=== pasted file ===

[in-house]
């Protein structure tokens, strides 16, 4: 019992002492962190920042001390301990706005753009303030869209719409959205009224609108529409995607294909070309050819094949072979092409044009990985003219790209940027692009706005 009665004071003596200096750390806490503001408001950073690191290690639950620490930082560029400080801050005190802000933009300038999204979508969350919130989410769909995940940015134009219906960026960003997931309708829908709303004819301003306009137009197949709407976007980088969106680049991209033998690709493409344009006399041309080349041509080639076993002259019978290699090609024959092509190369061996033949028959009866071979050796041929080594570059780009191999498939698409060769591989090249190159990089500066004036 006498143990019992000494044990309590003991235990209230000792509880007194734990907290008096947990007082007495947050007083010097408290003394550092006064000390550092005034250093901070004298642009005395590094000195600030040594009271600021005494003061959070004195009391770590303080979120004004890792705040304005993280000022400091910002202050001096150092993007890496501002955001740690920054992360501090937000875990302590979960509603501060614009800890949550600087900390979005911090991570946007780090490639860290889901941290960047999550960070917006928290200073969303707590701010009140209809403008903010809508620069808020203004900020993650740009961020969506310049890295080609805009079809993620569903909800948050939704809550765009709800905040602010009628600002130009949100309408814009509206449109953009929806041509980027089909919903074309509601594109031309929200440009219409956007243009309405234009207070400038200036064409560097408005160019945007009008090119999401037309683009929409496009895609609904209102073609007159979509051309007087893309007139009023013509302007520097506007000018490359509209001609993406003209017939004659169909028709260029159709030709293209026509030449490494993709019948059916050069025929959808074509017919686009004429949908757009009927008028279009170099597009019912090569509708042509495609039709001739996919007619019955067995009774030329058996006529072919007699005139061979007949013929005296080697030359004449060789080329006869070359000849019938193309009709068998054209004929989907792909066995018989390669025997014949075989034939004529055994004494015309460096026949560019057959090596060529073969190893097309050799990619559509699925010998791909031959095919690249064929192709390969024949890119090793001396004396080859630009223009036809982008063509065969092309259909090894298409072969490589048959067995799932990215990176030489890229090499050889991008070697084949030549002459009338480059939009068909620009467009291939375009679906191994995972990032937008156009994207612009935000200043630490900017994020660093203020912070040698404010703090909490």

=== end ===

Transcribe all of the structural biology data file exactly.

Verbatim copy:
[in-house]
């Protein structure tokens, strides 16, 4: 019992002492962190920042001390301990706005753009303030869209719409959205009224609108529409995607294909070309050819094949072979092409044009990985003219790209940027692009706005 009665004071003596200096750390806490503001408001950073690191290690639950620490930082560029400080801050005190802000933009300038999204979508969350919130989410769909995940940015134009219906960026960003997931309708829908709303004819301003306009137009197949709407976007980088969106680049991209033998690709493409344009006399041309080349041509080639076993002259019978290699090609024959092509190369061996033949028959009866071979050796041929080594570059780009191999498939698409060769591989090249190159990089500066004036 006498143990019992000494044990309590003991235990209230000792509880007194734990907290008096947990007082007495947050007083010097408290003394550092006064000390550092005034250093901070004298642009005395590094000195600030040594009271600021005494003061959070004195009391770590303080979120004004890792705040304005993280000022400091910002202050001096150092993007890496501002955001740690920054992360501090937000875990302590979960509603501060614009800890949550600087900390979005911090991570946007780090490639860290889901941290960047999550960070917006928290200073969303707590701010009140209809403008903010809508620069808020203004900020993650740009961020969506310049890295080609805009079809993620569903909800948050939704809550765009709800905040602010009628600002130009949100309408814009509206449109953009929806041509980027089909919903074309509601594109031309929200440009219409956007243009309405234009207070400038200036064409560097408005160019945007009008090119999401037309683009929409496009895609609904209102073609007159979509051309007087893309007139009023013509302007520097506007000018490359509209001609993406003209017939004659169909028709260029159709030709293209026509030449490494993709019948059916050069025929959808074509017919686009004429949908757009009927008028279009170099597009019912090569509708042509495609039709001739996919007619019955067995009774030329058996006529072919007699005139061979007949013929005296080697030359004449060789080329006869070359000849019938193309009709068998054209004929989907792909066995018989390669025997014949075989034939004529055994004494015309460096026949560019057959090596060529073969190893097309050799990619559509699925010998791909031959095919690249064929192709390969024949890119090793001396004396080859630009223009036809982008063509065969092309259909090894298409072969490589048959067995799932990215990176030489890229090499050889991008070697084949030549002459009338480059939009068909620009467009291939375009679906191994995972990032937008156009994207612009935000200043630490900017994020660093203020912070040698404010703090909490």